A seventh grader today, when they’re 30, might say “seventh grade was miserable.” That seventh grader currently has dozens or hundreds or thousands of pictures of themselves on Instagram or Twitter or (decreasing in popularity, for teens) Facebook. They have passive aggressive Tweets, posts, and comments about who has wronged them or pissed them off throughout the year — in the early days of IM, teens were known to print out incriminating conversations, now screenshots are easier. They or their parents may have posted videos of their dance concert or middle school debate night. Their song lyrics about crushes, their public flirtation, their awkward arms around each other in posed pictures are all there. Not universally, but moreso than ever before. Without knowing what the Internet will look like when they’re 30, the future 30-year-old has an overflowing pile of textual evidence to back up their claim that seventh grade was, in fact, miserable. Or maybe it was not actually miserable, but complicated, full of tiny victories and defeats that felt more intense to their young self than their older self can remember. With such a thorough record, it becomes harder to paint entire eras with a single brush.

Deep in the series of tubes lay the Livejournal and Xanga entries of a good deal of millennials and Gen Xers. God help you if you message someone on Facebook you haven’t spoken with since 2007, because you will be greeted with the last words you exchanged back then, staring you down from that little messenger inbox. Friendster and Myspace profiles lurk in waiting. The looming Internet history I’m describing is not something for the future — it’s already here, and it’s something many adults would prefer not to face. Already, for years, companies have sprung up to help scrub the embarrassing histories of those who can afford their expensive services. And, as Adrian Chen pointed out at Gawker in 2011, the existence of such services creates a “Reputation Gap,” where the wealthy can document their goofy youthful antics worry free, knowing they can hire a team to clean them up before their college application or job interview. Meanwhile, those who can’t afford it — and especially, the most likely to be already screwed over, like those with criminal convictions or victims of cyber bullying — must live forever with their pasts. For those on the poor end of the Reputation Gap, a horrible experience does not necessarily fade with time. The Internet has a vivid memory. There’s no leaving seventh grade behind when its gory details are attached to your name and your search results forever.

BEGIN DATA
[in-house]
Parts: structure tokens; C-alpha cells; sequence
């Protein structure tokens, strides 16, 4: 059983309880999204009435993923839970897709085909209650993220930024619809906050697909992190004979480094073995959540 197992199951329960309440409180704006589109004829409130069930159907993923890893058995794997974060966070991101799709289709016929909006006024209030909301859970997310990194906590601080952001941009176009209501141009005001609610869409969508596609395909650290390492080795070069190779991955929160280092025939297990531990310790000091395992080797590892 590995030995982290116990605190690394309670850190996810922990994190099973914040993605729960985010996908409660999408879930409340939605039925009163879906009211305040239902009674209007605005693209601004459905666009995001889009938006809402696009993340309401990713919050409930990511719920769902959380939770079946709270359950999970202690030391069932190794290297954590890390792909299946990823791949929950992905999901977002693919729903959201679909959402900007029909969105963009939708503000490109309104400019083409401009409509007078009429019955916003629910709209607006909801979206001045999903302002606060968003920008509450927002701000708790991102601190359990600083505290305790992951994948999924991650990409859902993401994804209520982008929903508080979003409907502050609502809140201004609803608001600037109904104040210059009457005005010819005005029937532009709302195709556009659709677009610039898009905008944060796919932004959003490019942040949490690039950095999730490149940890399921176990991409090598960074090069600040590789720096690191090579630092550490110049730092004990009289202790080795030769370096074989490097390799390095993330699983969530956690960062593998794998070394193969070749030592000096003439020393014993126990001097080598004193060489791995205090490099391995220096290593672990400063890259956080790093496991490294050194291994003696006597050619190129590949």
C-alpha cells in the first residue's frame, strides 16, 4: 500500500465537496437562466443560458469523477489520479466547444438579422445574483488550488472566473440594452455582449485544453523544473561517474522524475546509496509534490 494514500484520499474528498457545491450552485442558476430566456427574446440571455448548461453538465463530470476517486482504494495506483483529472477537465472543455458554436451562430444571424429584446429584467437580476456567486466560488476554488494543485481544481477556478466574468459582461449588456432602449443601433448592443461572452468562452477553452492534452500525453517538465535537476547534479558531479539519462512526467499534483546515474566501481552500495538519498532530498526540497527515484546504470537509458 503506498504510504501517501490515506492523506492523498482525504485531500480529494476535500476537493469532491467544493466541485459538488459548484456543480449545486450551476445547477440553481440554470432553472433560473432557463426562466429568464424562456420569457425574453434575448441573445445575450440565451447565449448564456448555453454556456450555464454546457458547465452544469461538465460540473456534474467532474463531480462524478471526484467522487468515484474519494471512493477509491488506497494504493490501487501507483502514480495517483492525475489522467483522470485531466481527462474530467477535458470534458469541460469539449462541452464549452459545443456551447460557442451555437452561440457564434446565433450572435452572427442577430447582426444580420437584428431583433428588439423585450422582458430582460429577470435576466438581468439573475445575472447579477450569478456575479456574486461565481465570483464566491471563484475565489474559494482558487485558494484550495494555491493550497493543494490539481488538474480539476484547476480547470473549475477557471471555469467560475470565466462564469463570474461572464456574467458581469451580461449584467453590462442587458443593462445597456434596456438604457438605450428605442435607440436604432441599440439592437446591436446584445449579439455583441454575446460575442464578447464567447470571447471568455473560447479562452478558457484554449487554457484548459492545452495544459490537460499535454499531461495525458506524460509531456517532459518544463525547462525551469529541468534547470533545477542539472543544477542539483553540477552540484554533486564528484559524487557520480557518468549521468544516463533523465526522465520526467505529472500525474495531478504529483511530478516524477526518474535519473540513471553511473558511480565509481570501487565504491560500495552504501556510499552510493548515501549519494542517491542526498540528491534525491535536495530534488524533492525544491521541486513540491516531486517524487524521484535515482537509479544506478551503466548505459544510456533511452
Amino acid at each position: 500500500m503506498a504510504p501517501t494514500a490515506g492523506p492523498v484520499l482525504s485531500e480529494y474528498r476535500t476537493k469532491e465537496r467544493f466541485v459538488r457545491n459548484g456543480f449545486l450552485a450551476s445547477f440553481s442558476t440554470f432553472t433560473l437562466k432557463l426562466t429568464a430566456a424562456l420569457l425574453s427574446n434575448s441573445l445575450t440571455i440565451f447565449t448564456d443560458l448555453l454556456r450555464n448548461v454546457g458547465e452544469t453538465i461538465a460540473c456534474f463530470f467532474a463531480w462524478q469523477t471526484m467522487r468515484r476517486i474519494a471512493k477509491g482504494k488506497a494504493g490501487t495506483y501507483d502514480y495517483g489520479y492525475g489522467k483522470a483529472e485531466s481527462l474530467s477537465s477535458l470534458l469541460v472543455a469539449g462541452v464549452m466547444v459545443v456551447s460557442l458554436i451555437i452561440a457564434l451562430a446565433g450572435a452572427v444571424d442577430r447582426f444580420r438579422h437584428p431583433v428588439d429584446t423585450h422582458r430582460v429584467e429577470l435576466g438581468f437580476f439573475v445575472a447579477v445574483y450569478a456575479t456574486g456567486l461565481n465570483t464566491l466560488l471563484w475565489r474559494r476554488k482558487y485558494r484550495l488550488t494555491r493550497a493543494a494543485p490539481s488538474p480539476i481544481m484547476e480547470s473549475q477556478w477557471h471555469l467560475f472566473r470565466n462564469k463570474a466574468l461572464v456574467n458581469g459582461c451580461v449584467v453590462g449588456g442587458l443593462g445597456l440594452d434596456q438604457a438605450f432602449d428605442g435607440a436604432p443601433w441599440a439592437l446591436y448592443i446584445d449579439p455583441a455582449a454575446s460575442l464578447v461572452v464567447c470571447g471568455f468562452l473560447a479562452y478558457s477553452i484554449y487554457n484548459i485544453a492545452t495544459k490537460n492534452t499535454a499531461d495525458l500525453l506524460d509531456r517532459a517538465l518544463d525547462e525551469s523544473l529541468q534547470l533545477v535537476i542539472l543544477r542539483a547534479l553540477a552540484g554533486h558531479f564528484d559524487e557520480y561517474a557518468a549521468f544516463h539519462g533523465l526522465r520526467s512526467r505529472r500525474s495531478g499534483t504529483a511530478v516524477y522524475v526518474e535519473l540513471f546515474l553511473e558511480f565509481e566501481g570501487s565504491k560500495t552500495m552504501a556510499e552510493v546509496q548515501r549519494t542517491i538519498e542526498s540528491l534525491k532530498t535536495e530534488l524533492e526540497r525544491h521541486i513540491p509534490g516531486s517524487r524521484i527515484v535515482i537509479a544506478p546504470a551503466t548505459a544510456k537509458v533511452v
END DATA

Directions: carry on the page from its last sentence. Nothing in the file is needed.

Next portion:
In addition to the scrubbers, there are services designed to ensure employers that they won’t miss out on anything that may be hiding in an applicant’s Internet history. Social Intelligence Corp. offers products like “Social Insight,” a “comprehensive picture of an applicant’s complete publically [sic] available online presence.” Even more insidious-sounding is “Continuous Insight: Monitoring for enforcement of company policy and protection against insider threat,” suggesting it’s not only the past that can get you in trouble, but the present. This is illustrated by the multitude of scandals involving social-media-inept politicians, like Anthony Weiner’s “Whoops, I tweeted a sext” and a Republican staffer’s “Whoops, I went on a Facebook tirade against the president’s children.” Who needs their younger self to haunt them when your present self is right here?

Having a public scandal about your private life may be a disturbing byproduct of the internet, but it at least makes more sense than having a public fall for your past life. Krystal Ball was 28 when she ran for Congress in Virginia; she was 22 when she went to a party and posed for silly, sexually suggestive pictures. When those pictures became public, it was 22-year-old Ball who was suddenly the campaign’s central figure. Losing an election, at least in part, because of your younger self’s dick joke is wholly different than Weiner losing an election because of his current self’s dick.